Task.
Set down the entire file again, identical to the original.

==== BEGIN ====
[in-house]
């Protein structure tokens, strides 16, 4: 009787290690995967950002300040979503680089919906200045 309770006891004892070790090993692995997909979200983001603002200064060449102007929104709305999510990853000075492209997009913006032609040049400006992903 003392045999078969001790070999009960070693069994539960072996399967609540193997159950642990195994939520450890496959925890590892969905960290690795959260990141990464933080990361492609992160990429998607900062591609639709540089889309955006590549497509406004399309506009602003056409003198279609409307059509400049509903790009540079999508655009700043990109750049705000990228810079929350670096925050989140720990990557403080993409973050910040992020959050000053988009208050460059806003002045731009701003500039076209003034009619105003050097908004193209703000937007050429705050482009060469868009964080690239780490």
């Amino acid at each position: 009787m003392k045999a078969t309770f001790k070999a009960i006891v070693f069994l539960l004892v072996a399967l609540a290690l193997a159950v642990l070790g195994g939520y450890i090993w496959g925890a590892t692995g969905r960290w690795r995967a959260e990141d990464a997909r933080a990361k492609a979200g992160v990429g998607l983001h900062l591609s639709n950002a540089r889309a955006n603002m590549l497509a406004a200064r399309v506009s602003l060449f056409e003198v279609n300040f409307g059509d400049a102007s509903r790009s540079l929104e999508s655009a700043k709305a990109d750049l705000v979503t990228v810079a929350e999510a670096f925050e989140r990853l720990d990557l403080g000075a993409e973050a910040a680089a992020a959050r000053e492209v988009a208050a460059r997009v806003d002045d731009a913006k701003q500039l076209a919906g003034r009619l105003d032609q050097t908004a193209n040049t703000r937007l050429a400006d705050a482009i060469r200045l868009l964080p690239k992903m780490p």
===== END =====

[in-house]
């Protein structure tokens, strides 16, 4: 009787290690995967950002300040979503680089919906200045 309770006891004892070790090993692995997909979200983001603002200064060449102007929104709305999510990853000075492209997009913006032609040049400006992903 003392045999078969001790070999009960070693069994539960072996399967609540193997159950642990195994939520450890496959925890590892969905960290690795959260990141990464933080990361492609992160990429998607900062591609639709540089889309955006590549497509406004399309506009602003056409003198279609409307059509400049509903790009540079999508655009700043990109750049705000990228810079929350670096925050989140720990990557403080993409973050910040992020959050000053988009208050460059806003002045731009701003500039076209003034009619105003050097908004193209703000937007050429705050482009060469868009964080690239780490």
């Amino acid at each position: 009787m003392k045999a078969t309770f001790k070999a009960i006891v070693f069994l539960l004892v072996a399967l609540a290690l193997a159950v642990l070790g195994g939520y450890i090993w496959g925890a590892t692995g969905r960290w690795r995967a959260e990141d990464a997909r933080a990361k492609a979200g992160v990429g998607l983001h900062l591609s639709n950002a540089r889309a955006n603002m590549l497509a406004a200064r399309v506009s602003l060449f056409e003198v279609n300040f409307g059509d400049a102007s509903r790009s540079l929104e999508s655009a700043k709305a990109d750049l705000v979503t990228v810079a929350e999510a670096f925050e989140r990853l720990d990557l403080g000075a993409e973050a910040a680089a992020a959050r000053e492209v988009a208050a460059r997009v806003d002045d731009a913006k701003q500039l076209a919906g003034r009619l105003d032609q050097t908004a193209n040049t703000r937007l050429a400006d705050a482009i060469r200045l868009l964080p690239k992903m780490p």